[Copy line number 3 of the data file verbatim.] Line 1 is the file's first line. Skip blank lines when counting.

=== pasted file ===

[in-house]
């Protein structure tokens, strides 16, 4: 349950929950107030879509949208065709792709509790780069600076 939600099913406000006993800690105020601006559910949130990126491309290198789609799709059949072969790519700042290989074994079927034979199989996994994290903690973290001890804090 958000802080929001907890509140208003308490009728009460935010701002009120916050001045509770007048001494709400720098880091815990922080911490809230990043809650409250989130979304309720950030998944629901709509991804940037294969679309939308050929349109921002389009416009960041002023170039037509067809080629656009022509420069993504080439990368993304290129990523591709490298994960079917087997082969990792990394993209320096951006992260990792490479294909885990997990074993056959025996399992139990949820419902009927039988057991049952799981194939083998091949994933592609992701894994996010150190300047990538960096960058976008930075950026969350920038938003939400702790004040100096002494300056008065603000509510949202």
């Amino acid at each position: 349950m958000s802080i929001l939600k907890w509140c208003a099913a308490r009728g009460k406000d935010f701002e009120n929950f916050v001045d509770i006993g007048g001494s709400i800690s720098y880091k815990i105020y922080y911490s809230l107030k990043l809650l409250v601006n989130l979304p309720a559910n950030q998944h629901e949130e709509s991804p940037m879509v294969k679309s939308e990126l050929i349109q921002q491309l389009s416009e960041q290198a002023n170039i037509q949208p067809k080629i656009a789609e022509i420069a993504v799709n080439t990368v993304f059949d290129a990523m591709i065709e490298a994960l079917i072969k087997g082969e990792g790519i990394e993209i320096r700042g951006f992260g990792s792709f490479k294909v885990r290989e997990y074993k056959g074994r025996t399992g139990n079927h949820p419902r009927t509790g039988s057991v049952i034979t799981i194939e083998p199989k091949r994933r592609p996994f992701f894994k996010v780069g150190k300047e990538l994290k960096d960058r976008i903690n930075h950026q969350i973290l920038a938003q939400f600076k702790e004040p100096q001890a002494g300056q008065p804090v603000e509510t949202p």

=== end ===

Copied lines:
């Amino acid at each position: 349950m958000s802080i929001l939600k907890w509140c208003a099913a308490r009728g009460k406000d935010f701002e009120n929950f916050v001045d509770i006993g007048g001494s709400i800690s720098y880091k815990i105020y922080y911490s809230l107030k990043l809650l409250v601006n989130l979304p309720a559910n950030q998944h629901e949130e709509s991804p940037m879509v294969k679309s939308e990126l050929i349109q921002q491309l389009s416009e960041q290198a002023n170039i037509q949208p067809k080629i656009a789609e022509i420069a993504v799709n080439t990368v993304f059949d290129a990523m591709i065709e490298a994960l079917i072969k087997g082969e990792g790519i990394e993209i320096r700042g951006f992260g990792s792709f490479k294909v885990r290989e997990y074993k056959g074994r025996t399992g139990n079927h949820p419902r009927t509790g039988s057991v049952i034979t799981i194939e083998p199989k091949r994933r592609p996994f992701f894994k996010v780069g150190k300047e990538l994290k960096d960058r976008i903690n930075h950026q969350i973290l920038a938003q939400f600076k702790e004040p100096q001890a002494g300056q008065p804090v603000e509510t949202p």